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Conflict Flares Up Between Kurds, Turkish Forces


Across Iraq's northern border, a different conflict is escalating again. Kurdish rebels known as the PKK have intensified their attacks, and Turkey has responded in kind. According to a local human rights organization, the conflict killed around 500 people last year. NPR's Ivan Watson begins this report in the predominantly Kurdish town of Batman in southeastern Turkey.

IVAN WATSON: Vashti Ono(ph) was selling produce at his fruit and vegetable stand last week when Kurdish gunmen ambushed a car loaded with policemen at a crossroads some 20 feet from his stall.

VASHTI ONO: (Through Translator) I dove behind crates of vegetables until the shooting stopped. Then I saw the police officers lying on the ground and tried to help get them to a hospital.

WATSON: Several stray bullets struck Ono's produce stand, narrowly missing the 32-year-old Kurd. But the Turkish police officers didn't stand a chance. Four were killed and at least two others critically wounded. Across town, a supporter of the Kurdish rebel movement, the PKK, said the ambush was a justifiable response to Turkish government attacks.

Unidentified Man#1: (Foreign language spoken)

The PKK supporter is a Kurd who served some 10 years in a Turkish prison, where he says he was periodically tortured. He would not allow his name to be broadcast for fear of reprisals from Turkish authorities.

SIEGEL: (Through Translator) In the last year, I have been to the funerals of 10 PKK guerrillas here in Batman. Many people here think the PKK guerrillas are freedom fighters, fighting for Kurdish culture and Kurdish citizens.

WATSON: The conflict between the PKK and the Turkish state erupted in the 1980s and raged throughout southeastern Turkey for 15 years, killing some 30,000 people, most of them Kurds. The violence tapered off for several years after Turkey captured the separatist movement's leader, Abdullah Ojalan, in 1999. As part of its bid to join the European Union, Turkey has since made some concessions to its long-oppressed Kurdish minority. The government lifted a ban on some Kurdish TV and radio broadcasts, and allowed some Kurdish language education at private schools. But that wasn't enough, says Osman Baydemir, the elected mayor of the largely Kurdish-populated southeastern city of Diyarbakir.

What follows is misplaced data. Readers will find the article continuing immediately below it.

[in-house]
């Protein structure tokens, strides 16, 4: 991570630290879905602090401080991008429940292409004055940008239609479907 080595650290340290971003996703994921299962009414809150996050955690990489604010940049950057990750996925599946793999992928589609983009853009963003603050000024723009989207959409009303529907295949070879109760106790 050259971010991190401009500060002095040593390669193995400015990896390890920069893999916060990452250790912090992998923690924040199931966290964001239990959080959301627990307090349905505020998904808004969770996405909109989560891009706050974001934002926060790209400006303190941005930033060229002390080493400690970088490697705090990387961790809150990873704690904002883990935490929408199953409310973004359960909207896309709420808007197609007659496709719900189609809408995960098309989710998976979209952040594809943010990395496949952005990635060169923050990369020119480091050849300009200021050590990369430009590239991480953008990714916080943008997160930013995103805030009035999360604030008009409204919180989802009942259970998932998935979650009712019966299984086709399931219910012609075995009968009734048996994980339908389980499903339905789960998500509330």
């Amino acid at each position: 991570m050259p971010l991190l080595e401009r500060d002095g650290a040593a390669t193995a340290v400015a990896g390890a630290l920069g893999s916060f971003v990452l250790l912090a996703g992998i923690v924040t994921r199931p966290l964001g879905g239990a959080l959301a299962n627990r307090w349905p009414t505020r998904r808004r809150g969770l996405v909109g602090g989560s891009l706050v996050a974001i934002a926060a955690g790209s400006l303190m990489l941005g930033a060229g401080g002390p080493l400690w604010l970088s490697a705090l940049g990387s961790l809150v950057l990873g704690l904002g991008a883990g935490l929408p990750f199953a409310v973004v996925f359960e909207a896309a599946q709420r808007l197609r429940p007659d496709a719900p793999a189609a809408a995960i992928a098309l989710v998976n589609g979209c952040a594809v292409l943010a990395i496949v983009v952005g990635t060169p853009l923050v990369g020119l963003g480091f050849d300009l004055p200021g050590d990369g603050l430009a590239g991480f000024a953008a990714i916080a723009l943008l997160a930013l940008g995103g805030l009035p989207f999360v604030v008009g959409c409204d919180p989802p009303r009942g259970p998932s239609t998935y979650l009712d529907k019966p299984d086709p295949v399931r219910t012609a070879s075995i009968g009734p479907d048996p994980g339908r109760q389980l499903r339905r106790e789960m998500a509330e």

OSMAN BAYDEMIR: (Through Translator) Over the course of the last six years, the Kurdish people were disappointed. I'm worried that this conflict will reignite.

WATSON: Baydemir's Kurdish political party has joined the PKK in calling for a general amnesty for all PKK fighters, including the imprisoned leader, Abdullah Ojalan. The state-appointed governor of Diyarbakir, Efkan Ala, says that there will be no negotiations with terrorists.

EFKAN ALA: (Through Translator) The terrorist organization is losing its popular support. That's why it's become so much more active lately.

WATSON: But the Turkish military also has a long history of human rights abuses. Most recently, Turkish intelligence agents were accused of planting a bomb in a Kurd-owned bookstore, which killed one person. A state prosecutor has linked Turkey's second highest-ranking general to that incident. Meanwhile, the country's security forces have been deploying in large numbers throughout the southeast. Armored personnel carriers and trucks loaded with soldiers patrol the hills and roads around the remote town of Dargecit, scene of a battle earlier this month that left seven PKK fighters dead.


WATSON: When two visiting journalists arrived in Dargecit, a plainclothes Turkish police officer soon appeared, and, through an interpreter, told them to get out of town.

Unidentified Man#2: It's dangerous, dangerous to be in here.

Unidentified Man#3: Why is it dangerous?

Man#2: For all sides it's dangerous.

WATSON: The tension in this small town is palpable. The elected mayor of Dargecit is a Kurdish activist named Suleyman Anik, who says he was tortured by Turkish soldiers after his son ran off to join the PKK 12 years ago. The mayor now wears a pistol on his belt, he says, to protect himself from Turkish Security Forces.

SULEYMAN ANIK: (Foreign Language Spoken)

WATSON: I'm supposed to represent an official Turkish institution, Anik said, and yet the soldiers search my car every time I drive in and out of town.

The resurgent conflict here is not likely to help Turkey in its already troubled negotiations to join the European Union. The EU has urged Turkey to grant more linguistic and cultural freedoms to its largest ethnic minority. The EU has also officially labeled the PKK a terrorist organization and urged Kurdish politicians to distance themselves from the rebel movement. Ivan Watson, NPR News, Diyarbakir in Southeast Turkey. Transcript provided by NPR, Copyright NPR.

Ivan Watson
Ivan Watson is currently based in Istanbul, Turkey. Following the 9-11 terrorist attacks, he has served as one of NPR's foreign "firemen," shuttling to and from hotspots around the Middle East and Central Asia.